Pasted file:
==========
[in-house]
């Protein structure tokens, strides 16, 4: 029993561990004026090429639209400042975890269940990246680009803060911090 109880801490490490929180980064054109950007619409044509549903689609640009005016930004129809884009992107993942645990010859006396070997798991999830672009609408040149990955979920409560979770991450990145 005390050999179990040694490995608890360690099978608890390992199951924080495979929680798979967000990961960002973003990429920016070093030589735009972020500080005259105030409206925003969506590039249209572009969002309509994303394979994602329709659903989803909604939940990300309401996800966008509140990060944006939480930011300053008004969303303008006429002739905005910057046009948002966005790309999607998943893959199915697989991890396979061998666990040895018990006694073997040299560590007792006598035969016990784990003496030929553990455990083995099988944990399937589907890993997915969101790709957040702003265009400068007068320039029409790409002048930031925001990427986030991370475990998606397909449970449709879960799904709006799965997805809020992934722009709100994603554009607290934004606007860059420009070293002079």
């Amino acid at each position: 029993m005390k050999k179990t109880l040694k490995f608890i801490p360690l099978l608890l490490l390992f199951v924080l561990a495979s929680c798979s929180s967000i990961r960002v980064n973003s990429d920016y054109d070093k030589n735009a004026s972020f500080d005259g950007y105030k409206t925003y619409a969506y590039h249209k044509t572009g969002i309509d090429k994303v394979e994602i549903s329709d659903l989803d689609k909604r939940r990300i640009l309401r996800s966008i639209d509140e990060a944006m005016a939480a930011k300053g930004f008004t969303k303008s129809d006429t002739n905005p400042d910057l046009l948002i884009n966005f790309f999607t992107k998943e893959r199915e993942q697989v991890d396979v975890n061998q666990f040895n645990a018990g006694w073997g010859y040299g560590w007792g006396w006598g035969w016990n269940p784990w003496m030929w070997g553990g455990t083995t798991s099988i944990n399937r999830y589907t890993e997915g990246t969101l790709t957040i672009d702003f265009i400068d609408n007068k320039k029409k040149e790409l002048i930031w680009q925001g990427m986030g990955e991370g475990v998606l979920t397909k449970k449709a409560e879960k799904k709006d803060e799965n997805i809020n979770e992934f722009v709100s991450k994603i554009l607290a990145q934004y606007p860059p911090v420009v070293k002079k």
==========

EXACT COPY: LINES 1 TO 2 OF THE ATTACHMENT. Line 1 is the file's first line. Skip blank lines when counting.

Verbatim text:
[in-house]
């Protein structure tokens, strides 16, 4: 029993561990004026090429639209400042975890269940990246680009803060911090 109880801490490490929180980064054109950007619409044509549903689609640009005016930004129809884009992107993942645990010859006396070997798991999830672009609408040149990955979920409560979770991450990145 005390050999179990040694490995608890360690099978608890390992199951924080495979929680798979967000990961960002973003990429920016070093030589735009972020500080005259105030409206925003969506590039249209572009969002309509994303394979994602329709659903989803909604939940990300309401996800966008509140990060944006939480930011300053008004969303303008006429002739905005910057046009948002966005790309999607998943893959199915697989991890396979061998666990040895018990006694073997040299560590007792006598035969016990784990003496030929553990455990083995099988944990399937589907890993997915969101790709957040702003265009400068007068320039029409790409002048930031925001990427986030991370475990998606397909449970449709879960799904709006799965997805809020992934722009709100994603554009607290934004606007860059420009070293002079």